Making Sadza With Deaf Zimbabwean Women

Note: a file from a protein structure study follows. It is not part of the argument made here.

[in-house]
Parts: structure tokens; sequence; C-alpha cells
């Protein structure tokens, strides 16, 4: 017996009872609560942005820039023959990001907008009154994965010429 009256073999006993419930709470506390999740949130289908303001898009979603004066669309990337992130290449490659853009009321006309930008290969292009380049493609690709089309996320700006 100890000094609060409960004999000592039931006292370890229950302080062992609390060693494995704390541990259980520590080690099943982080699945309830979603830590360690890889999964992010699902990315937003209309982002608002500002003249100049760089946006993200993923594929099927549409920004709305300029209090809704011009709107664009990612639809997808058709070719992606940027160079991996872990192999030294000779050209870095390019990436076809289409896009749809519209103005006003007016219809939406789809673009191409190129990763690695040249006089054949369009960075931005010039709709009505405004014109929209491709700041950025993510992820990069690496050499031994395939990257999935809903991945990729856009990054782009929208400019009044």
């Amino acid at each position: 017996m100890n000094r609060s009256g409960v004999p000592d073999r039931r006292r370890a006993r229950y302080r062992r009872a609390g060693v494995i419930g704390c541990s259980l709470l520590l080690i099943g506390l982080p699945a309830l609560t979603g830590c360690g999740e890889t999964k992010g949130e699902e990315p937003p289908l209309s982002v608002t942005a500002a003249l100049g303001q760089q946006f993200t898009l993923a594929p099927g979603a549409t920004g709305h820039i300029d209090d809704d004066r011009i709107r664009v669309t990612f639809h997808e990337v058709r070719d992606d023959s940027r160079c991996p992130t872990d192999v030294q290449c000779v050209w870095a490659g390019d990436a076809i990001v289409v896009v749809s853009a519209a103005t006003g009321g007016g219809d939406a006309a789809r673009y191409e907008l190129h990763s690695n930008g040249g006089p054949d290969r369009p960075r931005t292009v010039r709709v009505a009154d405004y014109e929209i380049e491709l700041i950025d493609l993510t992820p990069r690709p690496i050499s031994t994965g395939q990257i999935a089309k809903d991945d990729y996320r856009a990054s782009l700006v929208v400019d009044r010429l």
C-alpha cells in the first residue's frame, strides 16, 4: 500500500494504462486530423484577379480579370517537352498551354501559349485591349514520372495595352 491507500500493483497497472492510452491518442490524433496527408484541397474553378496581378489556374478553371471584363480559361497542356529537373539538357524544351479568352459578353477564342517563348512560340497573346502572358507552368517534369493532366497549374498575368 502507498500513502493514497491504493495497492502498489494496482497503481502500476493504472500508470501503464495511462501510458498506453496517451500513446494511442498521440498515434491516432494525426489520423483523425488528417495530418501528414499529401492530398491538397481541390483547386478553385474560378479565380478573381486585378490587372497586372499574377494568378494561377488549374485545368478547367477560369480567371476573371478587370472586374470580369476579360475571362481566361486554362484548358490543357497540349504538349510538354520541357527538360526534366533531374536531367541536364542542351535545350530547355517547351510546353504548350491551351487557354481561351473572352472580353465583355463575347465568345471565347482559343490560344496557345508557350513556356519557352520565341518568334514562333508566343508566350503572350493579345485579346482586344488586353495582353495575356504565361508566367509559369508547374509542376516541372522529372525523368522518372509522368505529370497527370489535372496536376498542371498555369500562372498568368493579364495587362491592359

Missiological calls for self-theologizing among faith communities present the field of practical theology with a challenge to develop methodological approaches that address the complexities of cross-cultural, practical theological research. Although a variety of approaches can be considered critical correlative practical theology, existing methods are often built on assumptions that limit their use in subaltern contexts. Kirk VanGilder addresses these concerns by analyzing existing theological methodologies with sustained attention to a community of Deaf Zimbabwean women struggling to develop their own agency in relation to child rearing practices. He explores a variety of theological approaches from practical theology, mission oriented theologians, theology among Deaf communities, and African women’s theology in relationship to the challenges presented by subaltern communities such as Deaf Zimbabwean women. Rather than frame a comprehensive methodology, VanGilder proposes attitudes and guideposts to reorient practical theological researchers who wish to engender self-theologizing agency in subaltern communities.